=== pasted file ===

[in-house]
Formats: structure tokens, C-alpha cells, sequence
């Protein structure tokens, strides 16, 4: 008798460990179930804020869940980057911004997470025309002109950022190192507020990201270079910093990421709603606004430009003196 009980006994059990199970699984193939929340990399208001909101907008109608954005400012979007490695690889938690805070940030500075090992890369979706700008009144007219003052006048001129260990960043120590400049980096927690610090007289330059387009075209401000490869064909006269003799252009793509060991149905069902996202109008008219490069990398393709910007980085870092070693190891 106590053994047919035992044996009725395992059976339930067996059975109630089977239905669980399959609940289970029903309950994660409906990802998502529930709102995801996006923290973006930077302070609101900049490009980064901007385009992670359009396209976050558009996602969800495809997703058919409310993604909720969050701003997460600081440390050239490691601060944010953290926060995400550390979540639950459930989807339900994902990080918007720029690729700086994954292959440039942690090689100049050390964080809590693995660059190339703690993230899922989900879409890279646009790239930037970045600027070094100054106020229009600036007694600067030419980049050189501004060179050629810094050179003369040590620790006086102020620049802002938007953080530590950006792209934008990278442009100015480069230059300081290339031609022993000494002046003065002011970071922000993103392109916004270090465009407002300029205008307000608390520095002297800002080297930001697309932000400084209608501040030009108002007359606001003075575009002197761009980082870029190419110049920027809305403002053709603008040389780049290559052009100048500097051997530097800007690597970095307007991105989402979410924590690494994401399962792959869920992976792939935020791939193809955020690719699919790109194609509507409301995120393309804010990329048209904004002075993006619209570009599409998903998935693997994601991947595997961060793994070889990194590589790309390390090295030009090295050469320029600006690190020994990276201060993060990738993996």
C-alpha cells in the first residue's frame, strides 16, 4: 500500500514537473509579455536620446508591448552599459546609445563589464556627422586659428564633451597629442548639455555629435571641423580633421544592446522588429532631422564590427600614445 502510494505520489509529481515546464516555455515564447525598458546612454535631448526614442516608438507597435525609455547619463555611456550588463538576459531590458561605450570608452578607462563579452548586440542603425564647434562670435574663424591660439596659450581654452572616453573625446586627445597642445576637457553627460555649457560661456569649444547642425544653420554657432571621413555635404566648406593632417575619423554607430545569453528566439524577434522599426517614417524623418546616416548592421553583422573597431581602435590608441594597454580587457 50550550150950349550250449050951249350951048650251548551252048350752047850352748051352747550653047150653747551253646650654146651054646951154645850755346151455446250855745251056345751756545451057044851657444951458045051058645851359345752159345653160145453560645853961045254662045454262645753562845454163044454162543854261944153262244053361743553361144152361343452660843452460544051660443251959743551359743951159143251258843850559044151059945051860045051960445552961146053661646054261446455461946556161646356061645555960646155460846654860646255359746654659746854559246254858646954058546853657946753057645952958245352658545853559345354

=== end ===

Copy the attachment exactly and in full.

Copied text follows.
[in-house]
Formats: structure tokens, C-alpha cells, sequence
């Protein structure tokens, strides 16, 4: 008798460990179930804020869940980057911004997470025309002109950022190192507020990201270079910093990421709603606004430009003196 009980006994059990199970699984193939929340990399208001909101907008109608954005400012979007490695690889938690805070940030500075090992890369979706700008009144007219003052006048001129260990960043120590400049980096927690610090007289330059387009075209401000490869064909006269003799252009793509060991149905069902996202109008008219490069990398393709910007980085870092070693190891 106590053994047919035992044996009725395992059976339930067996059975109630089977239905669980399959609940289970029903309950994660409906990802998502529930709102995801996006923290973006930077302070609101900049490009980064901007385009992670359009396209976050558009996602969800495809997703058919409310993604909720969050701003997460600081440390050239490691601060944010953290926060995400550390979540639950459930989807339900994902990080918007720029690729700086994954292959440039942690090689100049050390964080809590693995660059190339703690993230899922989900879409890279646009790239930037970045600027070094100054106020229009600036007694600067030419980049050189501004060179050629810094050179003369040590620790006086102020620049802002938007953080530590950006792209934008990278442009100015480069230059300081290339031609022993000494002046003065002011970071922000993103392109916004270090465009407002300029205008307000608390520095002297800002080297930001697309932000400084209608501040030009108002007359606001003075575009002197761009980082870029190419110049920027809305403002053709603008040389780049290559052009100048500097051997530097800007690597970095307007991105989402979410924590690494994401399962792959869920992976792939935020791939193809955020690719699919790109194609509507409301995120393309804010990329048209904004002075993006619209570009599409998903998935693997994601991947595997961060793994070889990194590589790309390390090295030009090295050469320029600006690190020994990276201060993060990738993996």
C-alpha cells in the first residue's frame, strides 16, 4: 500500500514537473509579455536620446508591448552599459546609445563589464556627422586659428564633451597629442548639455555629435571641423580633421544592446522588429532631422564590427600614445 502510494505520489509529481515546464516555455515564447525598458546612454535631448526614442516608438507597435525609455547619463555611456550588463538576459531590458561605450570608452578607462563579452548586440542603425564647434562670435574663424591660439596659450581654452572616453573625446586627445597642445576637457553627460555649457560661456569649444547642425544653420554657432571621413555635404566648406593632417575619423554607430545569453528566439524577434522599426517614417524623418546616416548592421553583422573597431581602435590608441594597454580587457 50550550150950349550250449050951249350951048650251548551252048350752047850352748051352747550653047150653747551253646650654146651054646951154645850755346151455446250855745251056345751756545451057044851657444951458045051058645851359345752159345653160145453560645853961045254662045454262645753562845454163044454162543854261944153262244053361743553361144152361343452660843452460544051660443251959743551359743951159143251258843850559044151059945051860045051960445552961146053661646054261446455461946556161646356061645555960646155460846654860646255359746654659746854559246254858646954058546853657946753057645952958245352658545853559345354